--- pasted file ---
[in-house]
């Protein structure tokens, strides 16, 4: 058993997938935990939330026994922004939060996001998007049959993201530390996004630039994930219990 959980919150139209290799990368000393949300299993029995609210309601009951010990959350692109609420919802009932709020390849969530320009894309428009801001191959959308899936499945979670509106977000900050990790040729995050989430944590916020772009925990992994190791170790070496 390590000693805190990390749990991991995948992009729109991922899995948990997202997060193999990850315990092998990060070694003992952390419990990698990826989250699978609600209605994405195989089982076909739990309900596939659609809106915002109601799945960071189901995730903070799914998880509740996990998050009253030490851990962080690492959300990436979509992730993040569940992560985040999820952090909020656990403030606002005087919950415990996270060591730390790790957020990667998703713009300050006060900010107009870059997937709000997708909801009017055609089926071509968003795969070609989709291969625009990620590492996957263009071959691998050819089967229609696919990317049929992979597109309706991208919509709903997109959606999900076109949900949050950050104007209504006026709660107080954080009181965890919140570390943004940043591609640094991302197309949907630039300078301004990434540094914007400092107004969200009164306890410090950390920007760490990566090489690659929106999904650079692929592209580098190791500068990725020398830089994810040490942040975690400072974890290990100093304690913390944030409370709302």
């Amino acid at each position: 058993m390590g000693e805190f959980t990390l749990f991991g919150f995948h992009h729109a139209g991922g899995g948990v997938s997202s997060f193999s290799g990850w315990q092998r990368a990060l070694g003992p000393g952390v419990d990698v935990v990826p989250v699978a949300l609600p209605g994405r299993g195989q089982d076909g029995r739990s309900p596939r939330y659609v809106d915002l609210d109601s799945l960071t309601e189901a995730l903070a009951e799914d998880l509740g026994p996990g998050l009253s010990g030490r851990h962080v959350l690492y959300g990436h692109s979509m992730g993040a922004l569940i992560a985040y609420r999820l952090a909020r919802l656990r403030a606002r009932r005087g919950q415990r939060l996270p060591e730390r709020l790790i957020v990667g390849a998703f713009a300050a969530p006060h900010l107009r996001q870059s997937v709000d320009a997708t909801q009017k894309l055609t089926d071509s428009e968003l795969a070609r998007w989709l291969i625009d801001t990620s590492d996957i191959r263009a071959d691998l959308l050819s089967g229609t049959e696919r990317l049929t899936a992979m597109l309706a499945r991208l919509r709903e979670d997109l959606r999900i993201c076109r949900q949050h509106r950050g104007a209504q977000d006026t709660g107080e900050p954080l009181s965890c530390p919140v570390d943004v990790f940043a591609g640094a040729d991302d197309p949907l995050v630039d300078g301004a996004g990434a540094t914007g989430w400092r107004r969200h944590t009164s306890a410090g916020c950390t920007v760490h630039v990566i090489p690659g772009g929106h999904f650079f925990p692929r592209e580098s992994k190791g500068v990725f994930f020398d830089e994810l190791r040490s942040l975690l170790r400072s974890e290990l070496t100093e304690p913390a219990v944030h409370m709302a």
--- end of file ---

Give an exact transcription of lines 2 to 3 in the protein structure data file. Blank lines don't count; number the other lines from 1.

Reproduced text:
């Protein structure tokens, strides 16, 4: 058993997938935990939330026994922004939060996001998007049959993201530390996004630039994930219990 959980919150139209290799990368000393949300299993029995609210309601009951010990959350692109609420919802009932709020390849969530320009894309428009801001191959959308899936499945979670509106977000900050990790040729995050989430944590916020772009925990992994190791170790070496 390590000693805190990390749990991991995948992009729109991922899995948990997202997060193999990850315990092998990060070694003992952390419990990698990826989250699978609600209605994405195989089982076909739990309900596939659609809106915002109601799945960071189901995730903070799914998880509740996990998050009253030490851990962080690492959300990436979509992730993040569940992560985040999820952090909020656990403030606002005087919950415990996270060591730390790790957020990667998703713009300050006060900010107009870059997937709000997708909801009017055609089926071509968003795969070609989709291969625009990620590492996957263009071959691998050819089967229609696919990317049929992979597109309706991208919509709903997109959606999900076109949900949050950050104007209504006026709660107080954080009181965890919140570390943004940043591609640094991302197309949907630039300078301004990434540094914007400092107004969200009164306890410090950390920007760490990566090489690659929106999904650079692929592209580098190791500068990725020398830089994810040490942040975690400072974890290990100093304690913390944030409370709302």
């Amino acid at each position: 058993m390590g000693e805190f959980t990390l749990f991991g919150f995948h992009h729109a139209g991922g899995g948990v997938s997202s997060f193999s290799g990850w315990q092998r990368a990060l070694g003992p000393g952390v419990d990698v935990v990826p989250v699978a949300l609600p209605g994405r299993g195989q089982d076909g029995r739990s309900p596939r939330y659609v809106d915002l609210d109601s799945l960071t309601e189901a995730l903070a009951e799914d998880l509740g026994p996990g998050l009253s010990g030490r851990h962080v959350l690492y959300g990436h692109s979509m992730g993040a922004l569940i992560a985040y609420r999820l952090a909020r919802l656990r403030a606002r009932r005087g919950q415990r939060l996270p060591e730390r709020l790790i957020v990667g390849a998703f713009a300050a969530p006060h900010l107009r996001q870059s997937v709000d320009a997708t909801q009017k894309l055609t089926d071509s428009e968003l795969a070609r998007w989709l291969i625009d801001t990620s590492d996957i191959r263009a071959d691998l959308l050819s089967g229609t049959e696919r990317l049929t899936a992979m597109l309706a499945r991208l919509r709903e979670d997109l959606r999900i993201c076109r949900q949050h509106r950050g104007a209504q977000d006026t709660g107080e900050p954080l009181s965890c530390p919140v570390d943004v990790f940043a591609g640094a040729d991302d197309p949907l995050v630039d300078g301004a996004g990434a540094t914007g989430w400092r107004r969200h944590t009164s306890a410090g916020c950390t920007v760490h630039v990566i090489p690659g772009g929106h999904f650079f925990p692929r592209e580098s992994k190791g500068v990725f994930f020398d830089e994810l190791r040490s942040l975690l170790r400072s974890e290990l070496t100093e304690p913390a219990v944030h409370m709302a």